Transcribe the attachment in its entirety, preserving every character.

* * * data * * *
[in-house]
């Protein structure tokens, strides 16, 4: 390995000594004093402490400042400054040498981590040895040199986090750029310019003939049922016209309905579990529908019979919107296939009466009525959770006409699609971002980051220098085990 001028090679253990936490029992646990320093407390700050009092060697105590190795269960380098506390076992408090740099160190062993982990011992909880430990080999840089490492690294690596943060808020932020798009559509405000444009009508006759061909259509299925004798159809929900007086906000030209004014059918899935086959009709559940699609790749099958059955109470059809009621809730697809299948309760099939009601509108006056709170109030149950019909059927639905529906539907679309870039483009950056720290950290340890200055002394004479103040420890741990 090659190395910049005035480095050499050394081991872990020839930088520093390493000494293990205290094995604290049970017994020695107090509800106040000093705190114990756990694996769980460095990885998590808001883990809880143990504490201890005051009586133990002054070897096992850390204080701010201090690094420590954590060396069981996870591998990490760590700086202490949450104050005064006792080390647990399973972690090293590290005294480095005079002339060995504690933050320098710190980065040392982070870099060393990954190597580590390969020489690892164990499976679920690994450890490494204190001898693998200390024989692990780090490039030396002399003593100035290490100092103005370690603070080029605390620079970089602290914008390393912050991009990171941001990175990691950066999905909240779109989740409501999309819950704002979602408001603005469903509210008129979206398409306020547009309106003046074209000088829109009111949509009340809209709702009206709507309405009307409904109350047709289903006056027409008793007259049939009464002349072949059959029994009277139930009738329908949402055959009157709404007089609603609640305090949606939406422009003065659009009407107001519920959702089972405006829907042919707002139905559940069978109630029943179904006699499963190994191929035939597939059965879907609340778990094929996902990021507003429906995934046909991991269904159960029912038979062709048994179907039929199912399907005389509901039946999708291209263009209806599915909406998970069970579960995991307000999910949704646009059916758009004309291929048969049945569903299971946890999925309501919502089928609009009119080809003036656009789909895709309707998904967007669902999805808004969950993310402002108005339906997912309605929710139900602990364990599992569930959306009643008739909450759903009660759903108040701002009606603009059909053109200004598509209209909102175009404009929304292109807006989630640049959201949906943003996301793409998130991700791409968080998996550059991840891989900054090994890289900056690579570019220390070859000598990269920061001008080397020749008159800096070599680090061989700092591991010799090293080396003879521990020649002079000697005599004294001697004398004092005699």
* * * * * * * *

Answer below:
[in-house]
């Protein structure tokens, strides 16, 4: 390995000594004093402490400042400054040498981590040895040199986090750029310019003939049922016209309905579990529908019979919107296939009466009525959770006409699609971002980051220098085990 001028090679253990936490029992646990320093407390700050009092060697105590190795269960380098506390076992408090740099160190062993982990011992909880430990080999840089490492690294690596943060808020932020798009559509405000444009009508006759061909259509299925004798159809929900007086906000030209004014059918899935086959009709559940699609790749099958059955109470059809009621809730697809299948309760099939009601509108006056709170109030149950019909059927639905529906539907679309870039483009950056720290950290340890200055002394004479103040420890741990 090659190395910049005035480095050499050394081991872990020839930088520093390493000494293990205290094995604290049970017994020695107090509800106040000093705190114990756990694996769980460095990885998590808001883990809880143990504490201890005051009586133990002054070897096992850390204080701010201090690094420590954590060396069981996870591998990490760590700086202490949450104050005064006792080390647990399973972690090293590290005294480095005079002339060995504690933050320098710190980065040392982070870099060393990954190597580590390969020489690892164990499976679920690994450890490494204190001898693998200390024989692990780090490039030396002399003593100035290490100092103005370690603070080029605390620079970089602290914008390393912050991009990171941001990175990691950066999905909240779109989740409501999309819950704002979602408001603005469903509210008129979206398409306020547009309106003046074209000088829109009111949509009340809209709702009206709507309405009307409904109350047709289903006056027409008793007259049939009464002349072949059959029994009277139930009738329908949402055959009157709404007089609603609640305090949606939406422009003065659009009407107001519920959702089972405006829907042919707002139905559940069978109630029943179904006699499963190994191929035939597939059965879907609340778990094929996902990021507003429906995934046909991991269904159960029912038979062709048994179907039929199912399907005389509901039946999708291209263009209806599915909406998970069970579960995991307000999910949704646009059916758009004309291929048969049945569903299971946890999925309501919502089928609009009119080809003036656009789909895709309707998904967007669902999805808004969950993310402002108005339906997912309605929710139900602990364990599992569930959306009643008739909450759903009660759903108040701002009606603009059909053109200004598509209209909102175009404009929304292109807006989630640049959201949906943003996301793409998130991700791409968080998996550059991840891989900054090994890289900056690579570019220390070859000598990269920061001008080397020749008159800096070599680090061989700092591991010799090293080396003879521990020649002079000697005599004294001697004398004092005699």